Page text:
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Ovarian Cancer Awareness Month March 2018

05 March 2018

Don’t suffer in silence!

That is the warning being given out as part of Ovarian Cancer Awareness Month that runs throughout March.

It is the fourth most common cancer amongst women in the UK with more than 7,000 women diagnosed each year and 4,300 deaths annually* yet early detection can lead to successful treatment for many sufferers.

But because symptoms are not well known or often mistaken for ‘tummy troubles’, irritable bowel syndrome or period pains, it is usually discovered in the late stages when successful treatment is much more difficult.

Miss Esther Moss, a Consultant Gynaecologist and Gynae-oncologist at Spire Leicester Hospital, said:

“Unfortunately ovarian cancer is difficult to identify in its early stages. The symptoms are often subtle or intermittent and so can get overlooked. This can contribute to GPs sometimes not identifying ovarian cancer immediately or suspecting other more common conditions such as Irritable Bowel Syndrome as the problem.” 

Now Ovarian Cancer charities are urging women to be constantly on the lookout for possible symptoms – and to act on them sooner rather than later.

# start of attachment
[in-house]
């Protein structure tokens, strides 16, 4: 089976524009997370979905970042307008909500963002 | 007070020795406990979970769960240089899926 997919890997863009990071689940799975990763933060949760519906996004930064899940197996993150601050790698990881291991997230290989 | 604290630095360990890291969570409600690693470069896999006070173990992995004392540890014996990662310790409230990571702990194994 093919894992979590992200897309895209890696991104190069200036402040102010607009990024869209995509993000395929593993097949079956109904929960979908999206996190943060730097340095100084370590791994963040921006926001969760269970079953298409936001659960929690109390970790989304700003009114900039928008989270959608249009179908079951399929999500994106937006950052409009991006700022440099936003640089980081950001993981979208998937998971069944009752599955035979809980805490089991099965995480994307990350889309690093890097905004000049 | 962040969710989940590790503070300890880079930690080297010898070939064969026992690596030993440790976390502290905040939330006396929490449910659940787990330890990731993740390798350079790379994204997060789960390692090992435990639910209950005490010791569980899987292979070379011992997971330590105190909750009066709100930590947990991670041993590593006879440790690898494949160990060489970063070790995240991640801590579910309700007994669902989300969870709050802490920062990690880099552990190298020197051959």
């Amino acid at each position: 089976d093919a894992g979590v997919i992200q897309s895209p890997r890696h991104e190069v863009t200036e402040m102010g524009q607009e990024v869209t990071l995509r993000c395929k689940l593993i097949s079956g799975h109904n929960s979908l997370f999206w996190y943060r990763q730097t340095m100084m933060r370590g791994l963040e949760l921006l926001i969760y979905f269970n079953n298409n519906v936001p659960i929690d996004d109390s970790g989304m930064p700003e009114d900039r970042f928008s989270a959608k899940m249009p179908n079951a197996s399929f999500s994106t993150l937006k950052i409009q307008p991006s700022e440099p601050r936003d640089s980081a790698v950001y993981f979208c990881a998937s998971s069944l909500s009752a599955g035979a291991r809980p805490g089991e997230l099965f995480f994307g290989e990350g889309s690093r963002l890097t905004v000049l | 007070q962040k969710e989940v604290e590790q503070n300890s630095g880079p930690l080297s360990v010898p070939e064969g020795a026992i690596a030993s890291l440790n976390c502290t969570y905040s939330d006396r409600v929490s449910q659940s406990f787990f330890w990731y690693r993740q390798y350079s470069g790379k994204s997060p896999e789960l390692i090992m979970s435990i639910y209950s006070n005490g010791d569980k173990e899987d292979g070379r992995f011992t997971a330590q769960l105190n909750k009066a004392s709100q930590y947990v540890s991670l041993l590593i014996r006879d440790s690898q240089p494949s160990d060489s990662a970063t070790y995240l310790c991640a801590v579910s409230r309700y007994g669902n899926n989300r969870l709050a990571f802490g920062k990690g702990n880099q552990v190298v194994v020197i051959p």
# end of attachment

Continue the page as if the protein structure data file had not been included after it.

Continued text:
“When women are diagnosed in the early stages of ovarian cancer they have a 90% chance of surviving for more than five years but this reduces to even less than 40% when diagnosed in the later stages so it is important they know what symptoms to look for and that they make their GP aware of those symptoms as soon as possible.

“My advice to any woman who are experiencing any of these symptoms is to keep a symptom diary and then go to their GP to discuss the matter thoroughly. Women must feel confident that when they visit their GP with any of the symptoms mentioned above they will be examined with the possibility of ovarian cancer in mind.” said Miss Moss.

The four main symptoms to look out for are:

  • Persistent bloating or increased stomach size
  • Difficulty eating or feeling full quickly
  • Needing to urinate more frequently
  • Persistent stomach pain

 

*Figures from Cancer Research UK 

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